Welcome to our new monthly column from CAP with hints and tips for saving money.
How to be charitable when money is tight
If there’s one thing the COVID-19 pandemic has shown us, it’s the power of charitable giving. According to a special giving report from the Charities Aid Foundation (CAF), support for NHS-linked charities skyrocketed in 2020. It just goes to show what’s possible when collectively we all get behind a cause. Perhaps you want to get involved and give to the causes you care about, but money is already so tight that you don’t see how it’s possible. Good news! There are lots of other ways to support your favourite charity and make a difference.
Make use of social media
Facebook has a feature which allows you to set up a fundraising pot for your friends and family. Why not create one for your birthday and ask people to donate instead of buying gifts? Simply log in to your Facebook page, click to create a post and select ‘Raise money’ to get started.
Raise funds while shopping
Are you a regular Amazon shopper? When you order through Amazon Smile, they’ll donate 0.5% of the amount spent to a charity of your choosing. It won’t cost you anything – other than what you’d be spending on your purchase anyway – and there are loads of eligible charities to choose from. If you’re not convinced 0.5% will go very far, bear in mind that the initiative has raised more than £5.7 million for UK charities since November 2020. Every little really does help. Head to smile.amazon.co.uk to find out more.
The pandemic has shown that we don’t need to venture far to do something worthy of raising lots of funds. Look at the late Captain Tom who raised millions for the NHS without leaving his garden! There are various websites available that allow you to set up a fundraising pot and gain sponsorship, most of which won’t cost you anything. What activity could you get involved with to help raise vital funds for a worthwhile cause?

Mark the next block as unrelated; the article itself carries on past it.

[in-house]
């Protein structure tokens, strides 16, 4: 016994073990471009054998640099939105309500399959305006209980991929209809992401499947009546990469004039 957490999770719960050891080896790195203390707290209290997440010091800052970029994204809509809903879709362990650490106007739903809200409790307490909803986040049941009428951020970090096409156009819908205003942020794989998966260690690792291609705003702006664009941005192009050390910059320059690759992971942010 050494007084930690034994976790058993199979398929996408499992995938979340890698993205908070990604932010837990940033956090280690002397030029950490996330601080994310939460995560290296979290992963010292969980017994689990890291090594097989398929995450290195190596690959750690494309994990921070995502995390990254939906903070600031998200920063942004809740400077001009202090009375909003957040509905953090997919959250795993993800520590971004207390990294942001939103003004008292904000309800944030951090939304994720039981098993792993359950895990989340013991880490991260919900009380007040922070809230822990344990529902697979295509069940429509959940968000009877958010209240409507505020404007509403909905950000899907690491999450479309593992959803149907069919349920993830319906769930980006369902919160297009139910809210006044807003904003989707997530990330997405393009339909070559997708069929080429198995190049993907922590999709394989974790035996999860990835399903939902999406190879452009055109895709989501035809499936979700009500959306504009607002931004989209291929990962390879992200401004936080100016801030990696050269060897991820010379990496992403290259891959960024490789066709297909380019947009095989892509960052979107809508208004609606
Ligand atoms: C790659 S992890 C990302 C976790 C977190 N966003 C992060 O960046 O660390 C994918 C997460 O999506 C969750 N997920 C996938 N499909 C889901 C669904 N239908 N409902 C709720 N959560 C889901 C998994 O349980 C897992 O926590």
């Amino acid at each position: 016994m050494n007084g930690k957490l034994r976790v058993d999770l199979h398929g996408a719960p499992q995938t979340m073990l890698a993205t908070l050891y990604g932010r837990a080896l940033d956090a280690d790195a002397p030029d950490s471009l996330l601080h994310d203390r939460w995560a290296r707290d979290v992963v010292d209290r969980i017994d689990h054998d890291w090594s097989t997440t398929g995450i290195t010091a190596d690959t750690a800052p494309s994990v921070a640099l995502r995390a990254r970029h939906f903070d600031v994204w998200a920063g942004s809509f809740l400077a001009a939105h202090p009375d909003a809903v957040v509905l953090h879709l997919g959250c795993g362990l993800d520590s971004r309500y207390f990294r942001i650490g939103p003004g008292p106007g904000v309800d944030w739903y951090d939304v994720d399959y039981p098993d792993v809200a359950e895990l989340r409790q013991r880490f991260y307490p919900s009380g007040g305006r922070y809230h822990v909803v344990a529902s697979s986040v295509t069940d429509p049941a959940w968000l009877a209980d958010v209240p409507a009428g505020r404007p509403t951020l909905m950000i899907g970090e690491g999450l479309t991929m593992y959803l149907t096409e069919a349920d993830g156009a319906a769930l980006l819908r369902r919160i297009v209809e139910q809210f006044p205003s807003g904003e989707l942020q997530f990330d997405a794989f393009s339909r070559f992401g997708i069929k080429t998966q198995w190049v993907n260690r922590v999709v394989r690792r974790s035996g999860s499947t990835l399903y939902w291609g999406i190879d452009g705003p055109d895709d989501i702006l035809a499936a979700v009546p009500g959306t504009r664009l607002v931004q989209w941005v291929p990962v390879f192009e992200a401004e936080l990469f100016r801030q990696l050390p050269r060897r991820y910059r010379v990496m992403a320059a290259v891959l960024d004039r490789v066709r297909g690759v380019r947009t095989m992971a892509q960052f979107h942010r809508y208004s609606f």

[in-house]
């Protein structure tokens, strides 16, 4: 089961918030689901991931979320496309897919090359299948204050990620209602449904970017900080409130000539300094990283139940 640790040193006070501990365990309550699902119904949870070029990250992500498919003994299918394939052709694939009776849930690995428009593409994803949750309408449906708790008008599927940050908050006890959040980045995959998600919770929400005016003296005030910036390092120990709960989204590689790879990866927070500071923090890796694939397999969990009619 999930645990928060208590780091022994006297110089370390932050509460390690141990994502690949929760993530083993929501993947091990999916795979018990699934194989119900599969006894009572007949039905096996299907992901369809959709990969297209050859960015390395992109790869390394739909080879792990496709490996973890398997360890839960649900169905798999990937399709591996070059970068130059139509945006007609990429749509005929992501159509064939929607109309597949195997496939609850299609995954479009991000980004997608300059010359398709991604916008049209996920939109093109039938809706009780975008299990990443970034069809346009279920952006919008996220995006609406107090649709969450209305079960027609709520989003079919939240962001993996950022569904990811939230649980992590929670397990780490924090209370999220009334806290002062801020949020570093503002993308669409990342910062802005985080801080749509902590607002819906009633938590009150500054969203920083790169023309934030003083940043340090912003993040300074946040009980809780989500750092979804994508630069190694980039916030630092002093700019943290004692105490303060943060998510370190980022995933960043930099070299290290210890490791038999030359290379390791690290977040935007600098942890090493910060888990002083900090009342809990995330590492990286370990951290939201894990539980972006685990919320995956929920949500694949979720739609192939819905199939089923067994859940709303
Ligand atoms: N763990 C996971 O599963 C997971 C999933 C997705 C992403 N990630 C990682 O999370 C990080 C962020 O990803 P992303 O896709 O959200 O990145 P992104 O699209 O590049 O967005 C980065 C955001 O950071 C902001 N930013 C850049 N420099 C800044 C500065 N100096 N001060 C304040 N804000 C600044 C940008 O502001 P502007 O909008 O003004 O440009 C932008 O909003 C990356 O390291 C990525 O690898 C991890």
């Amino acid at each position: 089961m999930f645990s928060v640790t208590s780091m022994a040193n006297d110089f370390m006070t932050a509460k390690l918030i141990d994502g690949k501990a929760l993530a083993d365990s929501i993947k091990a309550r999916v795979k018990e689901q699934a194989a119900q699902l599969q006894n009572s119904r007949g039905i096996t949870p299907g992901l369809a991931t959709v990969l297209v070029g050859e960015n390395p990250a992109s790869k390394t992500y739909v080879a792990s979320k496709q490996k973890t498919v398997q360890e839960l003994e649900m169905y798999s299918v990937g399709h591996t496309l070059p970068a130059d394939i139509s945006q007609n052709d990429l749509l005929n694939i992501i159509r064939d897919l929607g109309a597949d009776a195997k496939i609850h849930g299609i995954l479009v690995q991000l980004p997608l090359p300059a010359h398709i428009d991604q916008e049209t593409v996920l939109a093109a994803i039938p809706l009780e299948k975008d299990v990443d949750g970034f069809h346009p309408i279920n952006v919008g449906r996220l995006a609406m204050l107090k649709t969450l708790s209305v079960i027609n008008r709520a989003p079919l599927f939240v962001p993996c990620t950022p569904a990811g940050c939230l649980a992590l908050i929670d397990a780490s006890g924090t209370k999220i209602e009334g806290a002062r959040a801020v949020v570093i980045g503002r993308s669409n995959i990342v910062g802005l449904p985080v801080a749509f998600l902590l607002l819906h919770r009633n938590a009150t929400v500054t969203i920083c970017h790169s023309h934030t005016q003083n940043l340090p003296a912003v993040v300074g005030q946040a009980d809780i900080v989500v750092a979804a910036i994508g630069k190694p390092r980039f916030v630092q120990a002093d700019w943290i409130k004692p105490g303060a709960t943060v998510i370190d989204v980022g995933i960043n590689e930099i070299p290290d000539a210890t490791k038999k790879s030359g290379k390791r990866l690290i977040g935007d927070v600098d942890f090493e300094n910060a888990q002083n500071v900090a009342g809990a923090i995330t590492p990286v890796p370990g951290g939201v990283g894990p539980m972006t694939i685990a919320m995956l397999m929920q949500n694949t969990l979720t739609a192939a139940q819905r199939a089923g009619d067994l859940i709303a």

Do what you love
Fundraising doesn’t have to be all about athleticism. Maybe running a marathon or skydiving is never going to be your thing. Think about what you enjoy doing or what skills you have – how could you turn these things into fundraisers? If you love video gaming, you could do a sponsored 24-hour game-a-thon. If you’re into crafts, consider if you could make something to share with friends and family to raise funds. Your handiwork could even benefit a charity directly – for example, you can support your local neonatal unit by knitting or crocheting items for premature babies. See bliss.org.uk/support-bliss/volunteer/knit-for-premature-babies to find downloadable patterns. Challenge yourself, have fun, and make a difference in the process.
Volunteer your time
Finding ways to be charitable that fit into your lifestyle is a really easy way to make an impact. You could find out more about volunteering at your local foodbank for one afternoon per week, or support a neighbour by collecting shopping or medicines for them. Your time can prove just as precious as your money – if not more so.
Christians Against Poverty (CAP) is a UK charity with over 580 services across the country delivering debt counselling, money management, job clubs, life skills groups, and support for people breaking life-controlling dependencies. Visit capuk.org to find out more.